NC Senate passes redrawn congressional districts, sends to House

RALEIGH, N.C. (WNCT) – A big day for state politics as elected leaders traveled to Raleigh during their break on the governor’s orders.

Governor Pat McCrory called a special session to make sure the state meets a court deadline to redraw two congressional districts.

9 On Your Side got a look at the proposal Wednesday night for district one and twelve. And late Thursday afternoon, state senators passed the new version of the map.

Taking a look at District One, a seat currently held by Democrat GK Butterfield, the old map included parts of Lenoir, Greene, Beaufort, and Craven counties. The new map under consideration moves all of these voters to District Three.

That means some would have a new representative in D.C. Currently, it’s Republican Walter B Jones.

The debate is on a time crunch, not only for Friday’s deadline, but for the March primary. That’s putting pressure on getting everything squared away.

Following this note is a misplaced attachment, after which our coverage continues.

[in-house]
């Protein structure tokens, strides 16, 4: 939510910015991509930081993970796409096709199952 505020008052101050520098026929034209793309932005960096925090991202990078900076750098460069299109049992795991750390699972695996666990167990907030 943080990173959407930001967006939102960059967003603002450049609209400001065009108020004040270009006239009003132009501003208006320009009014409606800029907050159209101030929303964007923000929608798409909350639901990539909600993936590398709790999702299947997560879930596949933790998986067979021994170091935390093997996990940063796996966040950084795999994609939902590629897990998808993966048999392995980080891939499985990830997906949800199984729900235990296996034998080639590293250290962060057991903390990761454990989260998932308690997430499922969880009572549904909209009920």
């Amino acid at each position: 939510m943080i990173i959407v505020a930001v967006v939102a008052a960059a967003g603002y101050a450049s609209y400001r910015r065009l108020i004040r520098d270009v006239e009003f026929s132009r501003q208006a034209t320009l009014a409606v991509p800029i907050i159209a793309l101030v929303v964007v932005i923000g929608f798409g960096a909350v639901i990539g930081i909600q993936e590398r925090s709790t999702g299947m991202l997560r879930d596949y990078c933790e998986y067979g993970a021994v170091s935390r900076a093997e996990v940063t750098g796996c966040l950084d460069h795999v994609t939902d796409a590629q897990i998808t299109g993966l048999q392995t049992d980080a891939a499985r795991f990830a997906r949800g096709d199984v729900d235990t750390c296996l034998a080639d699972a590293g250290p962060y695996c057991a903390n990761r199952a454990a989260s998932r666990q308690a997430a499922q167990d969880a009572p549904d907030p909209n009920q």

Lawmakers gathered early Thursday morning to tackle two separate issues. The Senate discussed the proposed maps and the House talked about potential primary dates.

With new maps being drawn so close to the current March 15 primary date, a new election day would have to be voted on.

Members of the House talked about two potentials days.

“We could have the congressional primary the same date as the second primary for the March 15 election, which I think is likely to happen,” said Brent Jones. “We could do it separately, but that creates more cost for the state.”

This is not the first time the districts have come under fire.

Senate Democratic leader Dan Blue said the process needs to be changed

“To elect something like 70 percent, 75 percent of the congress people, of one political party, that makes no sense,” said Dan Blue. “It’s not the way that democracy should operate. So we can talk about ways that we can change that and, hopefully, that will make a difference.”

Late Thursday afternoon, the Senate passed the new version of the map 32 to 15 and sent it over to the House.

The whole reason the state waited until now to start the process is that leaders were hoping the Supreme Court would intervene and delay the process of redistricting.

And everyone is still waiting for the court to give an answer.

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